Even though Türkiye’s response to the EU’s new long-term strategy has initially been positive at the ministerial level, there are reasons not to expect very optimistic scenarios. First and foremost, Türkiye continues in its aspirations to lead Muslim interests worldwide (e.g. defending the Palestinian cause, providing a safe haven for members of Islamist movements or fighting against Islamophobia in Europe). The adoption of an anti-Western rhetoric plays an important role within this strategy. Second, the anti-Western sentiments are quite strong in Türkiye’s public opinion and President Erdoğan’s party shares power with minor far right parties in its ruling coalition. For instance, in the face of the Israeli-Palestinian conflict, Ankara declared that Hamas was not a terrorist organization but a liberation movement fighting for Palestinian re sistance and independence. The portrayal of Hamas as a liberation movement following the October 7 atrocities is a very radical statement compared to those made by countries that are critical of Israel’s disproportionate use of force in the Gaza Strip. Türkiye did not hesitate to give up on its normalization efforts with Israel following the outbreak of the violent conflict. Moreover, Türkiye’s dependence on Russian gas doubled following the Russian invasion of Ukraine in 2022. This dependence poses as an important challenge against the European expectation to collaborate with Türkiye in preventing sanctions circumvention despite its offer to modernize the Customs Union. Finally, with the resurgence of the Israel-Palestine clash, Türkiye’s ties with Russia are likely to re-strengthen as a result of their shared interests in sidelining Western actors in the conflict. Similarly to Türkiye, Russia openly aligned itself with the pro-Palestinian cause, hosting a Hamas delegation in Moscow and condemning the ‘catastrophe’ caused by Israel in Gaza.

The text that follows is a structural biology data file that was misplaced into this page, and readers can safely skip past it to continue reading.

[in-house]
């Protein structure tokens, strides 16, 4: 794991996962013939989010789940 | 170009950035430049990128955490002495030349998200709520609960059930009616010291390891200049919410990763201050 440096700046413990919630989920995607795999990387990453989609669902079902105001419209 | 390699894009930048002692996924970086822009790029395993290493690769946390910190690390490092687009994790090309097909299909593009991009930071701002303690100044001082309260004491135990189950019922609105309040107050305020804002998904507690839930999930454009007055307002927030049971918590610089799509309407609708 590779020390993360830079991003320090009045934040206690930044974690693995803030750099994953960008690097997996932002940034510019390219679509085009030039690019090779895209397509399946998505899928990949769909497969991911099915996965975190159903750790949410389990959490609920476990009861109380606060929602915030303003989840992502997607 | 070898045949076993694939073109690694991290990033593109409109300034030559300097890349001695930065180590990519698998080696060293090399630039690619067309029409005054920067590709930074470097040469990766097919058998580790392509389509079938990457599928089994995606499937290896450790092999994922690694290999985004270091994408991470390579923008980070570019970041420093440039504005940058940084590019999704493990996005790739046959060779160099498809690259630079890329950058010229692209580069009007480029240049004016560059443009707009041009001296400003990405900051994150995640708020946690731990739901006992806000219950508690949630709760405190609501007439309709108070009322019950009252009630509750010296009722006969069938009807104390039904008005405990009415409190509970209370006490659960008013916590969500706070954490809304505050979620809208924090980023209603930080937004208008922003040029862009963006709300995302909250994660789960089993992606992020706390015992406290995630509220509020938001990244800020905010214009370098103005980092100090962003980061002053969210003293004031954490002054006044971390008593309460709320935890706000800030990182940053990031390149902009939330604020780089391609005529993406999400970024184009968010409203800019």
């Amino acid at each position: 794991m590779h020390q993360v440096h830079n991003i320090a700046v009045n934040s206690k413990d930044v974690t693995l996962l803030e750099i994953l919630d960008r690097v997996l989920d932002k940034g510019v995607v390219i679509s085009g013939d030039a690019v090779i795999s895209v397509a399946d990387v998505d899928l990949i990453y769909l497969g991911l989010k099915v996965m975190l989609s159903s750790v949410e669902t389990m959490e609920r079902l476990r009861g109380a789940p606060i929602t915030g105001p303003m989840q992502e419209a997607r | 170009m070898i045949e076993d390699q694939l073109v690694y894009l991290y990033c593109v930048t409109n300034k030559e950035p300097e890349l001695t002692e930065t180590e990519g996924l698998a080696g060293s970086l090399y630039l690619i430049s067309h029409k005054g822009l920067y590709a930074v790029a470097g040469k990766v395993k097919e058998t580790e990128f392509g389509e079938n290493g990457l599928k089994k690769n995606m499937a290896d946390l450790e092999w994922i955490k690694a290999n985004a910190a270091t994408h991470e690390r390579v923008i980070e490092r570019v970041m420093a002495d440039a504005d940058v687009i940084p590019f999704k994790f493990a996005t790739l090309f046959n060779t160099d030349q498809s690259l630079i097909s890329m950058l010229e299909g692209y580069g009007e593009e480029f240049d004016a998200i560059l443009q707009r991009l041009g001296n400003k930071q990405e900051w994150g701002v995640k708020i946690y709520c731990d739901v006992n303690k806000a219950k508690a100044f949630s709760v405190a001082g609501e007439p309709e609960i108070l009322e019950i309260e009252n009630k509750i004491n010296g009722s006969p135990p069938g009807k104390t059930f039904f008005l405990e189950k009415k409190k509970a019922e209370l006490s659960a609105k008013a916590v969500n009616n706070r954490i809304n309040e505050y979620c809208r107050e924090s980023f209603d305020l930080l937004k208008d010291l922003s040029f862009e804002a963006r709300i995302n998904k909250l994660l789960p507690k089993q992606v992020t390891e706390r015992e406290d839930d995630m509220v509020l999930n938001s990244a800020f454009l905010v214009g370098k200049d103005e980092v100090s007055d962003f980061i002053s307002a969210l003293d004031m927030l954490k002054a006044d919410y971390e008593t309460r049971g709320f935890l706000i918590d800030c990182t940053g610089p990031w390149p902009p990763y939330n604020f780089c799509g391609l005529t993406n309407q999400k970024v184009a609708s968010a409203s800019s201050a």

→ Türkiye serves as a prime example of how a swing state, positioned as a middle power, can assume strategic significance in the conflict between Russia and the West. Its role contributes to swerves and delays in the evolution of the power dynamics, such as those in the NATO enlargement, or the export and import strategies of the conflicting sides.

→ The EU long-term strategy that aims to improve the relations with Türkiye comes against the backdrop of serious political conflicts. It shows the Western actors’ willingness to accept Türkiye’s differences in order to achieve stable relations and iron out old conflicts. This strategy is also in the interest of the Czech Republic due to its own security concerns.

→ The rising nationalism in Türkiye’s authoritarian governance structure, its dependence on Russian energy and its aspiration to lead Muslim interests in the wake of the Israeli-Palestinian conflict are the three key challenges to the success of this strategy.

→ The political stances of the Czech Republic and Türkiye sharply differ regarding the Russian aggression in Ukraine and the Israeli-Palestinian conflict; yet the two countries maintain peaceful and stable economic relations. In this context, the Czech Republic, together with other EU member-states (e.g. the Visegrad Group) having less confrontational ties with Türkiye, can take a more active role in fostering a culture of negoti ation with Türkiye. Stabilizing relations with a country that has different political stances on sensitive issues requires careful navigation of these matters, and an emphasis on common grounds and shared interests. The Czech Republic together with its Visegrad partners can offer its experience in maintaining such stable relations with Türkiye with EU-level negotiators as well.